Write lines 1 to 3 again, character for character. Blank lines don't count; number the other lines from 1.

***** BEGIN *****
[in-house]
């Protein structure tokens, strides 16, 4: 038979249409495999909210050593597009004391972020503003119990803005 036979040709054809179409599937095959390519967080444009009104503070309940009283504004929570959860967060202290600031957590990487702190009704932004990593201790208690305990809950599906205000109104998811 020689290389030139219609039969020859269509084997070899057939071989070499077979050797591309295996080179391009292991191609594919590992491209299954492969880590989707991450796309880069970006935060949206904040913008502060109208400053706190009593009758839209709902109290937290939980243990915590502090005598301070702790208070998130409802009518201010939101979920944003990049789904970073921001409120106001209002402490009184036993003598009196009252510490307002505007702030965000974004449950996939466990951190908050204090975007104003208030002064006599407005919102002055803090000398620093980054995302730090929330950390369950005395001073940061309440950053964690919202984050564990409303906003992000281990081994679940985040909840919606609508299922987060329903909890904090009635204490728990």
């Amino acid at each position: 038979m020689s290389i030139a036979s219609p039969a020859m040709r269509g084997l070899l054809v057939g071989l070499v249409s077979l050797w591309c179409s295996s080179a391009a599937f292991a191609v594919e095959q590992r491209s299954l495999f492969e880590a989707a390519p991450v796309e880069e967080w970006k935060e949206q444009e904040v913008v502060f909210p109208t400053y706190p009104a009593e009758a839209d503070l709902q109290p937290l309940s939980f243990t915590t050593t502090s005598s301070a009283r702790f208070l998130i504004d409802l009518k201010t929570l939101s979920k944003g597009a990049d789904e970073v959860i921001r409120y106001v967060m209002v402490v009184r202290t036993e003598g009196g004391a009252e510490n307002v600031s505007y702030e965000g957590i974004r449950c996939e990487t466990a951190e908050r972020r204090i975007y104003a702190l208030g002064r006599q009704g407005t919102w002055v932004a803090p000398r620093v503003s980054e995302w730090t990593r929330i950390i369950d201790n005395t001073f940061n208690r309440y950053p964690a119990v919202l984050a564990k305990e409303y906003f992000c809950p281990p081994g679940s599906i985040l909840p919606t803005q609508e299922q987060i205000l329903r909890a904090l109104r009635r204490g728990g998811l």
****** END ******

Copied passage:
[in-house]
């Protein structure tokens, strides 16, 4: 038979249409495999909210050593597009004391972020503003119990803005 036979040709054809179409599937095959390519967080444009009104503070309940009283504004929570959860967060202290600031957590990487702190009704932004990593201790208690305990809950599906205000109104998811 020689290389030139219609039969020859269509084997070899057939071989070499077979050797591309295996080179391009292991191609594919590992491209299954492969880590989707991450796309880069970006935060949206904040913008502060109208400053706190009593009758839209709902109290937290939980243990915590502090005598301070702790208070998130409802009518201010939101979920944003990049789904970073921001409120106001209002402490009184036993003598009196009252510490307002505007702030965000974004449950996939466990951190908050204090975007104003208030002064006599407005919102002055803090000398620093980054995302730090929330950390369950005395001073940061309440950053964690919202984050564990409303906003992000281990081994679940985040909840919606609508299922987060329903909890904090009635204490728990």
């Amino acid at each position: 038979m020689s290389i030139a036979s219609p039969a020859m040709r269509g084997l070899l054809v057939g071989l070499v249409s077979l050797w591309c179409s295996s080179a391009a599937f292991a191609v594919e095959q590992r491209s299954l495999f492969e880590a989707a390519p991450v796309e880069e967080w970006k935060e949206q444009e904040v913008v502060f909210p109208t400053y706190p009104a009593e009758a839209d503070l709902q109290p937290l309940s939980f243990t915590t050593t502090s005598s301070a009283r702790f208070l998130i504004d409802l009518k201010t929570l939101s979920k944003g597009a990049d789904e970073v959860i921001r409120y106001v967060m209002v402490v009184r202290t036993e003598g009196g004391a009252e510490n307002v600031s505007y702030e965000g957590i974004r449950c996939e990487t466990a951190e908050r972020r204090i975007y104003a702190l208030g002064r006599q009704g407005t919102w002055v932004a803090p000398r620093v503003s980054e995302w730090t990593r929330i950390i369950d201790n005395t001073f940061n208690r309440y950053p964690a119990v919202l984050a564990k305990e409303y906003f992000c809950p281990p081994g679940s599906i985040l909840p919606t803005q609508e299922q987060i205000l329903r909890a904090l109104r009635r204490g728990g998811l």